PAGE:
Stocks Go From Great to Good as the Bull Turns Five

March 3rd Weekly Market Update

The end of this week will make it five years since the second most powerful bull market in post-WWII history began. After five years, only the bull market that began on August 12, 1982 was stronger. It is not over yet. In fact, the bull market may be getting a second wind.

Despite its strength, the bull market has only recently been discovered by individual investors. Investors tend to chase returns. For the U.S. stock market, investors have most closely followed the rolling five-year annualized return, based upon their investing behavior. The five-year trailing annualized return for the S&P 500 Index had been weak, especially when compared with bonds, in recent years. But in 2013, the five-year return began to see a dramatic change.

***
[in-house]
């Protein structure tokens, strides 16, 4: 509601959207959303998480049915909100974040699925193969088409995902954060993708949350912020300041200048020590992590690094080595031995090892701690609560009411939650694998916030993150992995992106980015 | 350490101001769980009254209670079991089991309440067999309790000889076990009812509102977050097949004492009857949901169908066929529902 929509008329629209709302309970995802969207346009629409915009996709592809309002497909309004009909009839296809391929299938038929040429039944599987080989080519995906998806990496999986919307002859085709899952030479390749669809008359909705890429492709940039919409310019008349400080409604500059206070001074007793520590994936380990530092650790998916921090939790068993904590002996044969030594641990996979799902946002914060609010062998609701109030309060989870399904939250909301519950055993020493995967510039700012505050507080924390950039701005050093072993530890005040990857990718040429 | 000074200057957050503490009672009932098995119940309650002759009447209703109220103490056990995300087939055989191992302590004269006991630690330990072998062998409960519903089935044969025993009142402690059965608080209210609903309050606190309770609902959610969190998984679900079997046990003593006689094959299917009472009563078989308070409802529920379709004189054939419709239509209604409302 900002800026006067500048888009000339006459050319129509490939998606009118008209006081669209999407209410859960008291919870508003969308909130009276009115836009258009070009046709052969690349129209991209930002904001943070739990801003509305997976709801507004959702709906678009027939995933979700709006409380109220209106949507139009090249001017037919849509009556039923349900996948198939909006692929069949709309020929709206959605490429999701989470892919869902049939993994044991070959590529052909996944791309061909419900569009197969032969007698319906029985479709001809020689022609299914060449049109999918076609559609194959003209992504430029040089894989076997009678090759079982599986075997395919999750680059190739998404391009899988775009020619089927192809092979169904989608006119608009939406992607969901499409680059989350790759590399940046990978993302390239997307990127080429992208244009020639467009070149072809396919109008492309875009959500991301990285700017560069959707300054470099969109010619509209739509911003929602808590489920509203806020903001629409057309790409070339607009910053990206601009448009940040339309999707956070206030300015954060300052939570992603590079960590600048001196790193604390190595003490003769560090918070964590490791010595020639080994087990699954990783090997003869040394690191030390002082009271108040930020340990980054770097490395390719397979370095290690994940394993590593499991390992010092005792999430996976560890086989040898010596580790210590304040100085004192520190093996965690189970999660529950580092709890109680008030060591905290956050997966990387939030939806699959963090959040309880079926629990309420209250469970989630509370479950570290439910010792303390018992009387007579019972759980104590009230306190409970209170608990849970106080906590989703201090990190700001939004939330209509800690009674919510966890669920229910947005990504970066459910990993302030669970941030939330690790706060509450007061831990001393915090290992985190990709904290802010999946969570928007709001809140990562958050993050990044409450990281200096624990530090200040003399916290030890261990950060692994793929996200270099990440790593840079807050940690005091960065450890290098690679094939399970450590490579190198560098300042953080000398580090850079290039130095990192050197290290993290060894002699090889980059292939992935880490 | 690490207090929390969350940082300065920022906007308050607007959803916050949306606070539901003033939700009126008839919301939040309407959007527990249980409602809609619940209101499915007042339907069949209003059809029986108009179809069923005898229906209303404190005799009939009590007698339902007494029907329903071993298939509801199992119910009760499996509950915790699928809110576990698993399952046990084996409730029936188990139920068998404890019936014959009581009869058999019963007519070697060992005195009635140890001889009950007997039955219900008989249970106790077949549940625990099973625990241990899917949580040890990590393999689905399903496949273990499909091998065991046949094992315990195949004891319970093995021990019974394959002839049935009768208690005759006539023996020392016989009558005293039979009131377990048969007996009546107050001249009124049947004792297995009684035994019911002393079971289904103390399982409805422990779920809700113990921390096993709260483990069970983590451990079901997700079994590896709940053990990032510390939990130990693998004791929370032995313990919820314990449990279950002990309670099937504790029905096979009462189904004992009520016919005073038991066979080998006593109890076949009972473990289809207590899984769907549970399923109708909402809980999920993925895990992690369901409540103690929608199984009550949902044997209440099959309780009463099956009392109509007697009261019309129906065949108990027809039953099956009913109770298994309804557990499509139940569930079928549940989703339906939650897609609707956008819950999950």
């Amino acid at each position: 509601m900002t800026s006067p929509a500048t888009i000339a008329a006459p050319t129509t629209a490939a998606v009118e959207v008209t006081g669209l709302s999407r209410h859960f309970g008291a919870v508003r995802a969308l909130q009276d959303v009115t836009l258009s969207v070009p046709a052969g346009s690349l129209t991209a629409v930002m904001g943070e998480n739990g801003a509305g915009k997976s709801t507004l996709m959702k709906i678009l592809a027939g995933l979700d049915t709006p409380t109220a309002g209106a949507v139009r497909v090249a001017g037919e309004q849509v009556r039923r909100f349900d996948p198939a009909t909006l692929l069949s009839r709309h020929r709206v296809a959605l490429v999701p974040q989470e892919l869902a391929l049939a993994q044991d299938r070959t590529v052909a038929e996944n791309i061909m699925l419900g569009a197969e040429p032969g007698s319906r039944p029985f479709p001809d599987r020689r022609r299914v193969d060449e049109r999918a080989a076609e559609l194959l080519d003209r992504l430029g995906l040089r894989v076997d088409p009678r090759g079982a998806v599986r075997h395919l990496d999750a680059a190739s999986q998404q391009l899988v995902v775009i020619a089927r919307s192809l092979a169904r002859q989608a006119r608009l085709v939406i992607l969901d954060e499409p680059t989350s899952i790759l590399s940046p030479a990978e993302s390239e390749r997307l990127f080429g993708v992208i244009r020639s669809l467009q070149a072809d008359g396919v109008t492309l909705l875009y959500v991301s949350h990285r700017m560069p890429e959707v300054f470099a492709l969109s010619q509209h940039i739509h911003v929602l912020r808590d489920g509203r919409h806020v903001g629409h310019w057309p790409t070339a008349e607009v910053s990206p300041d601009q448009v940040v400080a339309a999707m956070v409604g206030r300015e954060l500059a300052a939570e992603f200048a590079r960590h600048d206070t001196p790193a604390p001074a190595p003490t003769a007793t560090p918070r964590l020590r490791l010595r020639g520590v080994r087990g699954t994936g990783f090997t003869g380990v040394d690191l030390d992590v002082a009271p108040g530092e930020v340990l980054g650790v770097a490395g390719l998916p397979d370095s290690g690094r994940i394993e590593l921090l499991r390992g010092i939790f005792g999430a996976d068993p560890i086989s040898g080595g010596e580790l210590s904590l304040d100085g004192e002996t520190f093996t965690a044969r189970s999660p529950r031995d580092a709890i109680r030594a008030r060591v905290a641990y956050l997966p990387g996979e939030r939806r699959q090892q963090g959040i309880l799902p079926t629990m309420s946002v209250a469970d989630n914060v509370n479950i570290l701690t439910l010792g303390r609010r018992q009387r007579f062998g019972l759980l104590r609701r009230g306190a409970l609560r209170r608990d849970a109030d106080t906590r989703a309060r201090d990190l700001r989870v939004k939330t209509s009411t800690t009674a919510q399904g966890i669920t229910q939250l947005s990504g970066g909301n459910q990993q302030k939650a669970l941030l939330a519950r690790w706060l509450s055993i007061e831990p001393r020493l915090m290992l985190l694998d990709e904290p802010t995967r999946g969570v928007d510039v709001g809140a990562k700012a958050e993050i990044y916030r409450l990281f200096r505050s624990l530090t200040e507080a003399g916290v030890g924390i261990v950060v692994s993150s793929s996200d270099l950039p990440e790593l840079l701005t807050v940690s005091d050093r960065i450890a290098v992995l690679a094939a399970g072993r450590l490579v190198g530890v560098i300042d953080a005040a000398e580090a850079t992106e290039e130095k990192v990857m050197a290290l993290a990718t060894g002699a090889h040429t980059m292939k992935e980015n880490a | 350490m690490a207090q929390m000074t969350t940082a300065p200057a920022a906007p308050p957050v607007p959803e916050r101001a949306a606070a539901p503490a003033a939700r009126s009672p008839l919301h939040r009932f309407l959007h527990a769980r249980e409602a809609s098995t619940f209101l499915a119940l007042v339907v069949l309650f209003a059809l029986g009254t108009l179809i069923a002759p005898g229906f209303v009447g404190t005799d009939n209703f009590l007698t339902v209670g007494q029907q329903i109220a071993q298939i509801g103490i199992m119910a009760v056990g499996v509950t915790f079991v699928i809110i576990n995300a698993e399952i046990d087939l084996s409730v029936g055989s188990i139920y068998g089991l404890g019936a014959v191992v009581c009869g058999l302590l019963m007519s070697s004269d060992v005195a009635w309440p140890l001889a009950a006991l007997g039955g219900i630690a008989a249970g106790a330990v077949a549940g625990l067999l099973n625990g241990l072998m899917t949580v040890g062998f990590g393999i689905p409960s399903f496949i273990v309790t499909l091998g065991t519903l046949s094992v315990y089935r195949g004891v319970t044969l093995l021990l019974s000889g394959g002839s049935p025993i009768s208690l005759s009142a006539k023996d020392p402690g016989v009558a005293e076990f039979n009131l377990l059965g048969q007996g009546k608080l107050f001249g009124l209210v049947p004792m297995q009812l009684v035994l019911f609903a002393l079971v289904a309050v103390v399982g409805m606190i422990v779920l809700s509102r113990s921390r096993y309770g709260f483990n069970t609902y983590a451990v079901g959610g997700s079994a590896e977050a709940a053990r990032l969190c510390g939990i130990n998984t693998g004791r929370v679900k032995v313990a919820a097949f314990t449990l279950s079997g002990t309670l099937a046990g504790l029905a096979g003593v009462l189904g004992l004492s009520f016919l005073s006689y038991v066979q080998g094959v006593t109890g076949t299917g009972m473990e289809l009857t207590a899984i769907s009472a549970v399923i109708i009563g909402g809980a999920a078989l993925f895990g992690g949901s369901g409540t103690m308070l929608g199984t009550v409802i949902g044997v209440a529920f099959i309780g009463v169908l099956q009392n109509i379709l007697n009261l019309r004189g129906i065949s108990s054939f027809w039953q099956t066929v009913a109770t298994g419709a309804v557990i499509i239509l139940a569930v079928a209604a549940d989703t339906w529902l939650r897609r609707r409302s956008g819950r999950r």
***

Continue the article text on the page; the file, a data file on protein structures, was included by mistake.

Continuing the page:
Even as recently as the end of August 2013, the difference in the five-year annualized return between stocks and bonds was only about 2%, hardly enough to compensate investors for the volatility they experienced. By November 2013, the five-year return soared into the double digits — reflecting not only a strong recent gain in the stock market, but the dropping off of much of the horrific declines in the fall of 2008, when the financial crisis took hold. This week as we approach the March 9, 2014 five-year anniversary from the bear market low in the S&P 500 — assuming no change in the S&P 500 between now and then — the five-year annualized return will have exceeded bonds by 20%.


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